Maybe, if you want, you can provide me with some unit tests that I can integrate in the library. It would me much clearer in this way.

Best regards,
Marco

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bilco105 May 3, 2011

Hi Marco,

Sorry, I'll clarify.

We have an application which is responsible for allocating subnets to customers. To do this, we assign supernets (/19, /20 etc) to the application. An administrator then selects a customers VLAN, and selects 'Allocate subnet' and requests a paticular size of subnet, i.e. a /29.

The code we use for this is as follows..

## Create a new subnet allocation of the desired size
def allocate_subnet(size)
  return false unless size.is_a?(Integer)

  Supernet.all.each do |supernet|
    allocated_subnets = supernet.subnets.all.map(&:cidr_object) ## Returns an array of NetADDR::CIDR object for each allocated subnet
    NetAddr::CIDR.create(supernet.to_s).allocate_rfc3531(size, :Objectify => true).sort.each do |potential_subnet|
      free_subnet = true
      allocated_subnets.each do |allocated_subnet|
        free_subnet = false unless potential_subnet.cmp(allocated_subnet).nil?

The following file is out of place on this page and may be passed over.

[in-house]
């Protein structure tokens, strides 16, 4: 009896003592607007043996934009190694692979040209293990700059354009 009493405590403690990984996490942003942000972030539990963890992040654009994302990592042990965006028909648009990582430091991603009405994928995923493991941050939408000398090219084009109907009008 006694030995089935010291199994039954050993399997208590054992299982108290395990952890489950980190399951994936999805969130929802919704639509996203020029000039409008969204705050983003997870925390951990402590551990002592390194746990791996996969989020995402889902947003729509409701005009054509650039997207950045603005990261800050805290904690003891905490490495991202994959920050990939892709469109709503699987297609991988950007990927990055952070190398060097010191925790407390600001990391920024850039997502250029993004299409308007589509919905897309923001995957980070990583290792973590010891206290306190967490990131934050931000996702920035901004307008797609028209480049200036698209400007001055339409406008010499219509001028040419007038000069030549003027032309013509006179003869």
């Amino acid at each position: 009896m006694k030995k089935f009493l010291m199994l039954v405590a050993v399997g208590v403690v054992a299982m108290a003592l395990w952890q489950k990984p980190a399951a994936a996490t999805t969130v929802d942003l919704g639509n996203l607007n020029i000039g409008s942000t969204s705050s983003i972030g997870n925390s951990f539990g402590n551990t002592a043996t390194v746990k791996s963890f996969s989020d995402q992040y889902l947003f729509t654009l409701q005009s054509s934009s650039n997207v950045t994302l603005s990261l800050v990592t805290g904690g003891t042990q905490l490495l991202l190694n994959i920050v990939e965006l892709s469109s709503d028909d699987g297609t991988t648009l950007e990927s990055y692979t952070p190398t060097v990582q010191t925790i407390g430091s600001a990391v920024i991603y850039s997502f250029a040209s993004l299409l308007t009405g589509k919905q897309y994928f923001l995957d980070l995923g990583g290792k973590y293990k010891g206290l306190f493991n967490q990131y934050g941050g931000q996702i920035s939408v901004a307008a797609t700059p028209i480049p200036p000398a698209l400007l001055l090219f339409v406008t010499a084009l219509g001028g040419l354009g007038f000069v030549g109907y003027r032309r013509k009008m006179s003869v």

end
      if free_subnet
        return self.subnets.create!(:network => potential_subnet.network, :cidr => size, :supernet => supernet)
      end
    end
  end
  return nil
end

This basically loops through each Supernet, making as many /29s or whatever subnet size was requested out of it. It then loops through each created subnet and checks whether the network IP address has been used in another subnet. If not, then we deem that subnet to be free and allocate it to the customer.

I'm intending to write tests for our application this afternoon, so should be able to provide tests which show the functionality we're after.

bilco105 commented May 3, 2011

Hi Marco,

Sorry, I'll clarify.

We have an application which is responsible for allocating subnets to customers. To do this, we assign supernets (/19, /20 etc) to the application. An administrator then selects a customers VLAN, and selects 'Allocate subnet' and requests a paticular size of subnet, i.e. a /29.

The code we use for this is as follows..

## Create a new subnet allocation of the desired size
def allocate_subnet(size)
  return false unless size.is_a?(Integer)

  Supernet.all.each do |supernet|
    allocated_subnets = supernet.subnets.all.map(&:cidr_object) ## Returns an array of NetADDR::CIDR object for each allocated subnet
    NetAddr::CIDR.create(supernet.to_s).allocate_rfc3531(size, :Objectify => true).sort.each do |potential_subnet|
      free_subnet = true
      allocated_subnets.each do |allocated_subnet|
        free_subnet = false unless potential_subnet.cmp(allocated_subnet).nil?